Although Zach attended many different churches growing up, he never considered himself a believer.
Having experienced abuse as a child, Zach said that he “couldn’t reconcile what [he] had experienced with what [he] heard about God as a child in church.” He wrote, “My pain drove me to seek relief in many unhealthy ways, and my desire for revenge against the individual who abused me led me to do things I deeply regret. It took me reaching the point where I felt I had nothing to live for in order for me to turn to God.”
When he was twenty-three, Zach tried to end his life by driving his truck off the highway. Sitting on the side of the road, he felt God speak to him. “He told me to stop hurting myself with the things I was doing,” Zach said. “He told me that He had sent His Son to heal me and for me to come to Him to be made whole.”
A few months later, after purchasing a Bible and starting to read it, he began looking for a church home. On the first Sunday, he found friends to go to a local church with him. Feeling ignored by the congregation, they decided to attend a different church the following week.
The next Sunday morning, his friends bailed on him at the last minute. Running late for the service he had planned on attending, Zach decided to go to a church closer to home, which he had passed by many times. He arrived just as the service was about to begin and was greeted at the door by a church member.
Unlike his experience at the first church, Zach felt immediately welcomed. “Others took the time to introduce themselves and showed interest in me before and after the service,” he said. “They invited me back the following week, and I knew I’d found my spiritual family home.”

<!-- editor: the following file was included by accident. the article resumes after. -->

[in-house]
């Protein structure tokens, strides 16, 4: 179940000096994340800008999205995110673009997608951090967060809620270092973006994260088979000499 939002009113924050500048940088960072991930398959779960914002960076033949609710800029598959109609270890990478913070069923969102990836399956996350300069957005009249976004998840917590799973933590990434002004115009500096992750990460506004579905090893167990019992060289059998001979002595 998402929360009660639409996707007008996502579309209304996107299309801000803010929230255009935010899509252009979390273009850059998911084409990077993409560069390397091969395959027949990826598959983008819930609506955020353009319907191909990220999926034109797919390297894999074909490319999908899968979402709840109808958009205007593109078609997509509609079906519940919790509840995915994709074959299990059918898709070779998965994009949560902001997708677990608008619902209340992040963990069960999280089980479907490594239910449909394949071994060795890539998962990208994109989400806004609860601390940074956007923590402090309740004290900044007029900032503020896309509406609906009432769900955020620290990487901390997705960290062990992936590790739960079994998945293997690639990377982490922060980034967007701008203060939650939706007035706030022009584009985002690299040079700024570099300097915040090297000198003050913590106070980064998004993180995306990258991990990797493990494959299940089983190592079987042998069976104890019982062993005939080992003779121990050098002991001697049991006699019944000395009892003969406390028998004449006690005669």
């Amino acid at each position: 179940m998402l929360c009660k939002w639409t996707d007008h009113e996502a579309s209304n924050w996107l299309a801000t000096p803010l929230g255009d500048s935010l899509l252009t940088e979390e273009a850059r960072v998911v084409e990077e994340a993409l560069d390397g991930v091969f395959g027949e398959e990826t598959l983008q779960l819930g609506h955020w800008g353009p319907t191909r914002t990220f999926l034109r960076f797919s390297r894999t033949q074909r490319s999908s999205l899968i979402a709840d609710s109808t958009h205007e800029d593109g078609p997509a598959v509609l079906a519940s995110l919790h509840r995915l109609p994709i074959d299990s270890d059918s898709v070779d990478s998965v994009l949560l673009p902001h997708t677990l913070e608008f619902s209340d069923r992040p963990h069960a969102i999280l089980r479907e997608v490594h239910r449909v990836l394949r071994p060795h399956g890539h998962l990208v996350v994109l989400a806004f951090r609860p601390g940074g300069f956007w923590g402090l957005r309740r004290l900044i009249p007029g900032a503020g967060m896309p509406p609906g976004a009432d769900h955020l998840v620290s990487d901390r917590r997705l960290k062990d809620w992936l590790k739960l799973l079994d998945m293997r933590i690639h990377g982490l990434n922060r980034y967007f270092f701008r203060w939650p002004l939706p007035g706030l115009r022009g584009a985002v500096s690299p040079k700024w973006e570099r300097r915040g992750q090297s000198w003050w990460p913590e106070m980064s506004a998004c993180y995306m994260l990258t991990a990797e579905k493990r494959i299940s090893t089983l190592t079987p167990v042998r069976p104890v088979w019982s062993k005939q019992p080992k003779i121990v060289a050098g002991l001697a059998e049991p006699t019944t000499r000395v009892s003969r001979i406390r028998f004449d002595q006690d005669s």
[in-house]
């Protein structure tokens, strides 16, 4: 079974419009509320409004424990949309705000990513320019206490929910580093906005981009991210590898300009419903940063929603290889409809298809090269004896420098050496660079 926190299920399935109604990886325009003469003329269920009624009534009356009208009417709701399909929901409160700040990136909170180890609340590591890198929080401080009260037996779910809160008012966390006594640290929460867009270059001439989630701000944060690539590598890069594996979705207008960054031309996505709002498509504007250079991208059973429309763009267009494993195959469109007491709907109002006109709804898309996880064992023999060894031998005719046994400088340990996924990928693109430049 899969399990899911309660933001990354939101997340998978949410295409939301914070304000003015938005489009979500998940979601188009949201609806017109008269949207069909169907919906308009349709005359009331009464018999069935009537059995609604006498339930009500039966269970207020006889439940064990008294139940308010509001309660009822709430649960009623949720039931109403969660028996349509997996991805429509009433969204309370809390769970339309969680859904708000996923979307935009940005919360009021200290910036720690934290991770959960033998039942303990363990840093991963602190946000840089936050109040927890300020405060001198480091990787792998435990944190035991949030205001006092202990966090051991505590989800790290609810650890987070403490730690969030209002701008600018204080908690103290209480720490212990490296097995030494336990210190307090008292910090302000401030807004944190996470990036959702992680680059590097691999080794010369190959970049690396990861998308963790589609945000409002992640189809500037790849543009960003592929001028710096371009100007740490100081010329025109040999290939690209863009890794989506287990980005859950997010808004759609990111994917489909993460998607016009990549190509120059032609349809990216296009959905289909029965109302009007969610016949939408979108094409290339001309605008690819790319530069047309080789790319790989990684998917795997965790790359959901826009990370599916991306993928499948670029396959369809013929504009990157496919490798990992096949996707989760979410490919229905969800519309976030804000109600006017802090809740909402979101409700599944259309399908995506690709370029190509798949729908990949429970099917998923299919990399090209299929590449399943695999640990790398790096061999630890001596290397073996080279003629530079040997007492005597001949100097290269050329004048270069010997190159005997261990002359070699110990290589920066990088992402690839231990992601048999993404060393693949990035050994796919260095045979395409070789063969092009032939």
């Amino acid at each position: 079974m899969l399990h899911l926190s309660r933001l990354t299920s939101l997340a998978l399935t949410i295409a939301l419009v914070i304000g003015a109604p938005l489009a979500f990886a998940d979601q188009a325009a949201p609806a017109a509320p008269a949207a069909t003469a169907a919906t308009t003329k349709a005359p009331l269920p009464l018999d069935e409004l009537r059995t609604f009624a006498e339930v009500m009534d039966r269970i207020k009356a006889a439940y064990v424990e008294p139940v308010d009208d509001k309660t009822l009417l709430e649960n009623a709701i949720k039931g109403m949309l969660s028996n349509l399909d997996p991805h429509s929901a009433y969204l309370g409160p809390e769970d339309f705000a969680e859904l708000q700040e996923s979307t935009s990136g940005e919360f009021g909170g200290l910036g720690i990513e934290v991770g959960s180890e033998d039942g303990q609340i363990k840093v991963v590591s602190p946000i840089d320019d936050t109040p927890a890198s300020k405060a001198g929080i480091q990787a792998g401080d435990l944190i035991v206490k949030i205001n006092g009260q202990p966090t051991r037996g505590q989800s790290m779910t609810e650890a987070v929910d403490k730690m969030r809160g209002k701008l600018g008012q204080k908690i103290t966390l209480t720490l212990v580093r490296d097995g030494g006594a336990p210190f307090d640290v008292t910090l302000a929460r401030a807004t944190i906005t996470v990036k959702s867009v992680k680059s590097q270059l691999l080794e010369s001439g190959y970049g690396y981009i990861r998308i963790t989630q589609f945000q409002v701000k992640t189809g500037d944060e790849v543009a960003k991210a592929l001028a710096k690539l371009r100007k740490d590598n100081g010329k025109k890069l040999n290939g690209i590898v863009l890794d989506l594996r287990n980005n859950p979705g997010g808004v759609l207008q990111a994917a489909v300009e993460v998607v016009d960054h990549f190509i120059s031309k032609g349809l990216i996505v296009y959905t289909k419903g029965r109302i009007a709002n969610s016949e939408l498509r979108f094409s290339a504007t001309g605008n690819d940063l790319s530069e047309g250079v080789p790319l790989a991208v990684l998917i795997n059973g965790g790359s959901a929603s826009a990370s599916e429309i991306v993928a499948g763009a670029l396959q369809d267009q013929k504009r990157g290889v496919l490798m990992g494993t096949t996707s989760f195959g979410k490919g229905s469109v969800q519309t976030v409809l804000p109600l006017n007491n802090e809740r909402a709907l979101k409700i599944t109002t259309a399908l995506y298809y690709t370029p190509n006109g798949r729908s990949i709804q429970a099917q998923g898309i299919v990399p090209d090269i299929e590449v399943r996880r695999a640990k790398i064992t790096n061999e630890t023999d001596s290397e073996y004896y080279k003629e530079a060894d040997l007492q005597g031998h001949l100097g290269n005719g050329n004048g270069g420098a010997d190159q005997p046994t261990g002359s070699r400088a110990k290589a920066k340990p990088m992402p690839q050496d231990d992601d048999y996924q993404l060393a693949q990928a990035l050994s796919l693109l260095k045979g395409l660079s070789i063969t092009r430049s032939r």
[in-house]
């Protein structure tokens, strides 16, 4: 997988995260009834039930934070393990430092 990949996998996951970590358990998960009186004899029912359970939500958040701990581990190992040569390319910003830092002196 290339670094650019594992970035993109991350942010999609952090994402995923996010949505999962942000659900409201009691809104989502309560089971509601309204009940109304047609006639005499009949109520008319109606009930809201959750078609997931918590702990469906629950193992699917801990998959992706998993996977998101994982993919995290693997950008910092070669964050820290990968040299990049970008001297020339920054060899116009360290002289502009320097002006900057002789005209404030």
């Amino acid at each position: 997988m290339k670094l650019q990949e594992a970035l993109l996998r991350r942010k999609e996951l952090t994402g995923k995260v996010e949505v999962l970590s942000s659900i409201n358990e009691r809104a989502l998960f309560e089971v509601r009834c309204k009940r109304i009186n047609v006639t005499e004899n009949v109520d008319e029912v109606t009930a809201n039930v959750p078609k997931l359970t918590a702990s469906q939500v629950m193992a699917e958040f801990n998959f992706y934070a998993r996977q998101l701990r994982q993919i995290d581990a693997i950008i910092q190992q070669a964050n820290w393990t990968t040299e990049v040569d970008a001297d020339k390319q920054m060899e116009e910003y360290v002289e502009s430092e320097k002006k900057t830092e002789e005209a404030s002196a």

After a few months of attending the church, he professed his faith and was baptized.
“Unfortunately, the consequences of my past sins and criminal behaviors caught up to me. I was sentenced to a term of ninety-seven months in federal prison,” Zach told us. “Thankfully, my church’s love and support for me never wavered. During my time in prison, I’ve heard countless stories of people who were turned away by their church upon their conviction. This makes me especially grateful to my church family for exhibiting the love which Christ commanded we have for one another.”
Knowing that he needed Christian community and encouragement during his incarceration, Zach filled out an enrollment form for Crossroads not long after he began serving his sentence.
“Since I cannot currently study with my home church, these lessons help me to stay in the Word and better understand the Word. I can see how much I’ve grown spiritually, and I look forward to opportunities to help others understand the Bible through our small Bible study group here,” he said. “Due to COVID, we’ve also been forced to create our own church services, and I’ve been blessed to work with the other believers and to deliver messages from time to time.”
Zach is grateful for the way Crossroads encourages his spiritual growth. “I really look forward to learning even more in these studies,” he said. “I rejoice in being made to better serve my role in God’s Kingdom.”
Many people struggle with the same things Zach did—reconciling life experiences with God’s character and finding a receptive church home. As you ponder Zach’s story, we ask you to consider how you are creating welcoming spaces in your faith community—spaces like Zach’s second church—that demonstrate love and care over judgment. How can you make your spaces safe environments for people on the margins of society who need community?
Crossroads seeks to bridge this gap by empowering churches to show the love of Christ to men and women in prison so that they, like Zach, can discover their roles in God’s Kingdom. If you’d like to join us in bringing hope and encouragement to those behind bars, consider signing up to be a mentor or donating to Crossroads.